Pulley shaft load

Posted in: , on 21. Mar. 2007 - 07:44

Dear All,

I request your guidance on below issue...

We have a belt conveyor for transporting limestone scalping material at 280 tph...the belt speed is 1 m/s. I wanted to upgrade this belt for 400 TPH hence i changed the gear box with lesser gear ration maintaining the KW rating required for higher capacity....I would like to know whether i have to increase the diameter of drive pulley shaft corrospondingly.. Formula HP = 2*pi*N*T / 4500 indicates that the shaft need not be increased as the torque required to rotate the shaft is same..Please provide your expert comments on this.


Lyle Brown
(not verified)

Re: Pulley Shaft Load

Posted on 21. Mar. 2007 - 07:13

I am not sure I understand your issue.

Assuming you have increased you belt speed directly in proportion to the increased capacity (400/280 * 1 m/s = 1.5 m/s) through a reduced gearbox reduction (or possibly in combination with adjusted pulley diameters) the tensions in the belt should be reasonably close to the original tensions (prior to the speed increase).

If you have not increased the belt speed in direct proportion to the conveyed capacity you will probably have to do a full check (including power and tensions etc and their effect on the pulley / structure etc).

You mentioned that you maintained the power rating, however we would expect the power roughly to have increased by 150 % of the original power, so unless the original motor was oversized I am not sure this was achieved.

If you increase the size of the prime motor (motor) you will need to check the pulley (and support structure etc) is suitable for abnormal conditions (such as bogged drive etc).

Re: Pulley Shaft Load

Posted on 21. Mar. 2007 - 11:22

Hi Lyle!

Thanks for your reply....ya... I have increased the power of motor from 15 Kw to 22.5 Kw....the gearbox power rating is 24 kw...quite above the power consumed by conveyor in transporting the material....I just wanted to know if pulley is to be upgraded to avoid shaft failure when belt in operation..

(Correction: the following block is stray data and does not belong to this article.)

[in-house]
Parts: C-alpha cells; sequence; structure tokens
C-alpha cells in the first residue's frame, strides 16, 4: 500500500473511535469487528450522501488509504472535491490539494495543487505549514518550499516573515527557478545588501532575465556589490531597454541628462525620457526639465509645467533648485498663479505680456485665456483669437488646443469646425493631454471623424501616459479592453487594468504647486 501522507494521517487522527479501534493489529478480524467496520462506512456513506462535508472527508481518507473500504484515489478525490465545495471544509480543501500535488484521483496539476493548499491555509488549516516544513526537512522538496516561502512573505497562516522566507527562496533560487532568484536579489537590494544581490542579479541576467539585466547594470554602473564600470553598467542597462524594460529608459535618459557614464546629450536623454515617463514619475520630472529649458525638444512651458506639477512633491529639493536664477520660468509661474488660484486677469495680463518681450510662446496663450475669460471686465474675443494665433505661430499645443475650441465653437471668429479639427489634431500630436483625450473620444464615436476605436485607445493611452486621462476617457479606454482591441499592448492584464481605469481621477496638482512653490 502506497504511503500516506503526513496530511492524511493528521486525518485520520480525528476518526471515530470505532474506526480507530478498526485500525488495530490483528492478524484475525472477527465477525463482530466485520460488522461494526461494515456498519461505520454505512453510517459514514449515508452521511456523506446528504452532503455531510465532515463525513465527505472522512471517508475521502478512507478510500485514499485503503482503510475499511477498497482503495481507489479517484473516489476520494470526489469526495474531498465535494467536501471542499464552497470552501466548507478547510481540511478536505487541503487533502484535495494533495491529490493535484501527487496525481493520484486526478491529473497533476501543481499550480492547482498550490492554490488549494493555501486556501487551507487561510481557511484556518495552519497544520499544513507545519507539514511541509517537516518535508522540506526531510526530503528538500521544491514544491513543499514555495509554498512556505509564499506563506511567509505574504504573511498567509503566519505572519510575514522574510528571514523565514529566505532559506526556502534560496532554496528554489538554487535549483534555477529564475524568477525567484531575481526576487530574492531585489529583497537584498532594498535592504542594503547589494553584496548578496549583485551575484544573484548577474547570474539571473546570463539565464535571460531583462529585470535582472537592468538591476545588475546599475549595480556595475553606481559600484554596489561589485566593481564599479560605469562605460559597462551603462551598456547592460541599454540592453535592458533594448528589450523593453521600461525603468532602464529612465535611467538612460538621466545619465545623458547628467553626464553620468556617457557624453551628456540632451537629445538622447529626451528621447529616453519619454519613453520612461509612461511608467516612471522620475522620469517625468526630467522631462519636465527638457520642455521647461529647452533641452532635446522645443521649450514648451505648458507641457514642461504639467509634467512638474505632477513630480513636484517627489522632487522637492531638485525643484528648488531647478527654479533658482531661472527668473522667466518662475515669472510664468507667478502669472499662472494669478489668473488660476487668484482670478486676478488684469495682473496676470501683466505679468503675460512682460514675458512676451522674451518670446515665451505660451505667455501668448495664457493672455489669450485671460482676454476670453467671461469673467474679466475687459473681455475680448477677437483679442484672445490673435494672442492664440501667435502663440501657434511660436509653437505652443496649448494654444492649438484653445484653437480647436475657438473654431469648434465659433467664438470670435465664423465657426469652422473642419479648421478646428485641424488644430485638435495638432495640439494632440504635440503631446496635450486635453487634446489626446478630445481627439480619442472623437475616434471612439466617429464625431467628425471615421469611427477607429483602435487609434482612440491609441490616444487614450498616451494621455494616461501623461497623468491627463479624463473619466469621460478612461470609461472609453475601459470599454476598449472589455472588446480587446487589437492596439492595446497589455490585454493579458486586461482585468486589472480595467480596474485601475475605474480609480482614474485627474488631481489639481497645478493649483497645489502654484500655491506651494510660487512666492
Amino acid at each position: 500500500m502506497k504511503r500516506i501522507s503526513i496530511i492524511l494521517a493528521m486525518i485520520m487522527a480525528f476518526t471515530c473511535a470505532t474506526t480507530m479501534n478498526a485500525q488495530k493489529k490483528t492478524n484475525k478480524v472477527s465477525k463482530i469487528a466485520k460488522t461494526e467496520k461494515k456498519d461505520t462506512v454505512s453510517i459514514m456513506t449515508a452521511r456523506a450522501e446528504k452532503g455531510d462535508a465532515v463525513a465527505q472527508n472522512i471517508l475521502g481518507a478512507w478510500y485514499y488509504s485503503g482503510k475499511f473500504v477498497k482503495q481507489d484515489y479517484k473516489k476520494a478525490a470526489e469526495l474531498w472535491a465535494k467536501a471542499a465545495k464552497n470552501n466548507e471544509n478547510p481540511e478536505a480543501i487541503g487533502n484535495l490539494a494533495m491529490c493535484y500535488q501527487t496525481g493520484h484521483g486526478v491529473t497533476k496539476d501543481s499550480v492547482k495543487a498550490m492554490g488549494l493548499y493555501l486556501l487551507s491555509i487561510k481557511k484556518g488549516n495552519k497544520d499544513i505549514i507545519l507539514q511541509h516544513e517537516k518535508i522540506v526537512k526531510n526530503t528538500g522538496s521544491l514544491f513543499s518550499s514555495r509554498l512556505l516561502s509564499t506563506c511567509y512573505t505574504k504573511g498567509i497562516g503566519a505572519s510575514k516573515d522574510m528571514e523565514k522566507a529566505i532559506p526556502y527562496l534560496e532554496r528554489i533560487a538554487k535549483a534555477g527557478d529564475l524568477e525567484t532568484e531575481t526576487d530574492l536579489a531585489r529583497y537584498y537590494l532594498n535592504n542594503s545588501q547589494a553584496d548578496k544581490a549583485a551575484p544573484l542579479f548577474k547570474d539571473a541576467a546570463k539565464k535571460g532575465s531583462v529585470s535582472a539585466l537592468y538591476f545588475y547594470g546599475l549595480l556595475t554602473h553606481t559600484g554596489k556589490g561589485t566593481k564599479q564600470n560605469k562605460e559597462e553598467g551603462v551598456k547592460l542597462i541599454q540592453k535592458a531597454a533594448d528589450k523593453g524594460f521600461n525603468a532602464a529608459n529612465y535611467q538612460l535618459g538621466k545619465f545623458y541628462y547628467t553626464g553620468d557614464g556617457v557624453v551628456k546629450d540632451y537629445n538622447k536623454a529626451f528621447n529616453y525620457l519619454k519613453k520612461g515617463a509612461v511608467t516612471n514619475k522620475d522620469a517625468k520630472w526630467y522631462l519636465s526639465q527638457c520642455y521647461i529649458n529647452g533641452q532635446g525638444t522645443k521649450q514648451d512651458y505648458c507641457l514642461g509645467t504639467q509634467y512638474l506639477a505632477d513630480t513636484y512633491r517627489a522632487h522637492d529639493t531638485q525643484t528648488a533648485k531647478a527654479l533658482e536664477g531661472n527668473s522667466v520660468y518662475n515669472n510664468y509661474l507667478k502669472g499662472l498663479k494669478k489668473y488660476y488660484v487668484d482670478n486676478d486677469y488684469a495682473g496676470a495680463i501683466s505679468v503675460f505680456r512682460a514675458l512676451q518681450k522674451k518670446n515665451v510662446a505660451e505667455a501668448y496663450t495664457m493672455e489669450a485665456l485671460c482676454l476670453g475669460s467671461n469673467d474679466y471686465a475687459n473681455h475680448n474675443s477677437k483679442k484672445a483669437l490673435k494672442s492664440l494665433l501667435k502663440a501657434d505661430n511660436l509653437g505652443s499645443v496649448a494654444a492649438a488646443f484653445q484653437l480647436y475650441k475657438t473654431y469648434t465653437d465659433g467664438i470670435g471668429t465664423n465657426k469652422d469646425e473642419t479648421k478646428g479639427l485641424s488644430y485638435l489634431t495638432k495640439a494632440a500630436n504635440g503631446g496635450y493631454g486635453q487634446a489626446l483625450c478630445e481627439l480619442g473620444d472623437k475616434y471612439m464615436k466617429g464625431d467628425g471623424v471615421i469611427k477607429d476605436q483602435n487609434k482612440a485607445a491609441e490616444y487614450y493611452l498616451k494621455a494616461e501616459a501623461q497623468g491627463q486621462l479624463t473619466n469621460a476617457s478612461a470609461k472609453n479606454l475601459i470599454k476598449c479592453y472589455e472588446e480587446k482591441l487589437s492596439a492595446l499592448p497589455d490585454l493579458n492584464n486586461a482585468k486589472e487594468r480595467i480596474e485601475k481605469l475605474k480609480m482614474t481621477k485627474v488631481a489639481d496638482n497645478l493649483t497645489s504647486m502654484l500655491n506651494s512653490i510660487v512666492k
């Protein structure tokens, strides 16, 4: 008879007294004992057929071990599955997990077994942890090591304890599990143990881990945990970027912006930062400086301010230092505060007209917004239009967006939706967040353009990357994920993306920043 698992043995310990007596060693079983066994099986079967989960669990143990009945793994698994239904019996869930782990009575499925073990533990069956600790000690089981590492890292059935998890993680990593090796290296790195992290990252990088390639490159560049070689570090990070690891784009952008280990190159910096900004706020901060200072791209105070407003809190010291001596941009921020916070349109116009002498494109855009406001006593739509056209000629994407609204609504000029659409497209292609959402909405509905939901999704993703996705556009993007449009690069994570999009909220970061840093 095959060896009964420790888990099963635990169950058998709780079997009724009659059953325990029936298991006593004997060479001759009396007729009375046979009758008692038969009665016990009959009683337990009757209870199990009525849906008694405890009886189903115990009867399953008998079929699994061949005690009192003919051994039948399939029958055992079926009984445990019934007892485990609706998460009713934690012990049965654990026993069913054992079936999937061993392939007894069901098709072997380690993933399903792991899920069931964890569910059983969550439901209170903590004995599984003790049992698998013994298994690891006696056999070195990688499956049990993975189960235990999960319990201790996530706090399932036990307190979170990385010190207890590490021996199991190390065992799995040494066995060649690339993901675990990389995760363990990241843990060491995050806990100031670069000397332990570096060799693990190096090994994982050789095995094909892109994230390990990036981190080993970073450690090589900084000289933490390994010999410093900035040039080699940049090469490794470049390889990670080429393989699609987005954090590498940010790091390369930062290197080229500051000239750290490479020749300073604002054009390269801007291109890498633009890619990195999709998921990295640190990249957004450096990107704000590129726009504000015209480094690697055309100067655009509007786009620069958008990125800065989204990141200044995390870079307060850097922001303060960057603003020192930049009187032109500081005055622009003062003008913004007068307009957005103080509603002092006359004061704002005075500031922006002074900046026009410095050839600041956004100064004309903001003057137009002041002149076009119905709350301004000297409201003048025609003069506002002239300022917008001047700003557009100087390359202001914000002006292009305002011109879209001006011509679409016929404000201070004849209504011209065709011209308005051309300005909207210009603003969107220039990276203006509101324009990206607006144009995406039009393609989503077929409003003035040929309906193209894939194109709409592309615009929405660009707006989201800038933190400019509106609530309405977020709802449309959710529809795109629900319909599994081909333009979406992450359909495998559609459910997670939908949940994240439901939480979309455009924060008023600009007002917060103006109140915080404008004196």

Re: Pulley Shaft Load

Posted on 24. Mar. 2007 - 12:30

Dear Mr. Nadkarni

Please inform

Belt width

Pulley diameter

Shaft pulley diameter (for each pulley) at pillow blocks

Shaft construction (keyway or expansion joints?)

Shaft diameter at hubs

Pulley thickness

And it will be roughly possible to tell you if your pulleys will bear the new situation.


Alexandre Calijorne

Caltra Projetos & Consultoria

email caltrapc@yahoo.com.br

Alexandre Costa Calijorne Caltra Projetos & Consultoria Ltda [url]www.caltra.com.br[/url] [email]alexandre@caltra.com.br[/email] phone/fax: +55 31 2555-9097

Re: Pulley Shaft Load

Posted on 24. Mar. 2007 - 01:21

Increasing the speed to achieve greater throughput should require only a larger motor and a change in gearbox ratio. The torque required to drive the conveyor should remain the same.

Re: Pulley Shaft Load

Posted on 25. Mar. 2007 - 03:58

Mr. Designer,

Yes, it is correct if you increased the speed at the same proportion you´ve increased the capacity.

But , for example, you could have a relative empty conveyor and could increase the speed at a lower proportion you´ve increased the capacity, gaining the desired capacity with a more loaded belt.

In this case the belt tensions and torque at the drive pulley will be higher than before, and you should verify the dimensioning of the pulleys.


Alexandre Calijorne


email caltrapc@yahoo.com.br

Alexandre Costa Calijorne Caltra Projetos & Consultoria Ltda [url]www.caltra.com.br[/url] [email]alexandre@caltra.com.br[/email] phone/fax: +55 31 2555-9097

Re: Pulley Shaft Load

Posted on 25. Mar. 2007 - 09:43

Dear Shri Sujit Nadkarni,